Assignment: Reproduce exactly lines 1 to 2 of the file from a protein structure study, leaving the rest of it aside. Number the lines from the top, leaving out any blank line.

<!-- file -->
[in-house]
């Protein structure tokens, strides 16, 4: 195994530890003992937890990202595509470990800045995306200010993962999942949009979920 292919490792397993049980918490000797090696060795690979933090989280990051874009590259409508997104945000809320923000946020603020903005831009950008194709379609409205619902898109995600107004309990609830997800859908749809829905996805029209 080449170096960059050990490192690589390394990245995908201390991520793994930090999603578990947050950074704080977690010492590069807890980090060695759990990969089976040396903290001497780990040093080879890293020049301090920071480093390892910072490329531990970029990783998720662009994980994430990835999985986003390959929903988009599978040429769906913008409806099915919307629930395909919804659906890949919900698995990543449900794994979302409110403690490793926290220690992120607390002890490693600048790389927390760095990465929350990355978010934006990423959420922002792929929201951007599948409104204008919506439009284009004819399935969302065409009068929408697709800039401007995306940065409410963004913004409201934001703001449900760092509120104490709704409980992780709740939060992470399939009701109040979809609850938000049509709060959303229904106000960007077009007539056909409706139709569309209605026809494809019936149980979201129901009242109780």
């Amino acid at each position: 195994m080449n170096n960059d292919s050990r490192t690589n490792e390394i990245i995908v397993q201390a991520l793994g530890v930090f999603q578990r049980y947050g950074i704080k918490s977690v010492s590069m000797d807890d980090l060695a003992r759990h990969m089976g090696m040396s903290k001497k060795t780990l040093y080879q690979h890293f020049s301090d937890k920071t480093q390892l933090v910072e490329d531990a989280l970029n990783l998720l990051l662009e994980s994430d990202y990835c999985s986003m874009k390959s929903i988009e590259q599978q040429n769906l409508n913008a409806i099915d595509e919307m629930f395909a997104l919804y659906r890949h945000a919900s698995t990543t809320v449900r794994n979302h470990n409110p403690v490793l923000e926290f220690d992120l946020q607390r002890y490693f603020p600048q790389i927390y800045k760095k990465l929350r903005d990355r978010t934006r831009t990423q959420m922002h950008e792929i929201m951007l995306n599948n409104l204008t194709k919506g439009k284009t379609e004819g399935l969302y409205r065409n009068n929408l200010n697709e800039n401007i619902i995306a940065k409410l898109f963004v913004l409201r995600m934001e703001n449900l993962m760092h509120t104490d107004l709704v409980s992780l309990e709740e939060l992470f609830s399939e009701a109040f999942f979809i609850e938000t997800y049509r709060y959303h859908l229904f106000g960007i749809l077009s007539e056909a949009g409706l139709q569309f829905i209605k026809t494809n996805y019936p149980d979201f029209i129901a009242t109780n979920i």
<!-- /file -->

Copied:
[in-house]
């Protein structure tokens, strides 16, 4: 195994530890003992937890990202595509470990800045995306200010993962999942949009979920 292919490792397993049980918490000797090696060795690979933090989280990051874009590259409508997104945000809320923000946020603020903005831009950008194709379609409205619902898109995600107004309990609830997800859908749809829905996805029209 080449170096960059050990490192690589390394990245995908201390991520793994930090999603578990947050950074704080977690010492590069807890980090060695759990990969089976040396903290001497780990040093080879890293020049301090920071480093390892910072490329531990970029990783998720662009994980994430990835999985986003390959929903988009599978040429769906913008409806099915919307629930395909919804659906890949919900698995990543449900794994979302409110403690490793926290220690992120607390002890490693600048790389927390760095990465929350990355978010934006990423959420922002792929929201951007599948409104204008919506439009284009004819399935969302065409009068929408697709800039401007995306940065409410963004913004409201934001703001449900760092509120104490709704409980992780709740939060992470399939009701109040979809609850938000049509709060959303229904106000960007077009007539056909409706139709569309209605026809494809019936149980979201129901009242109780």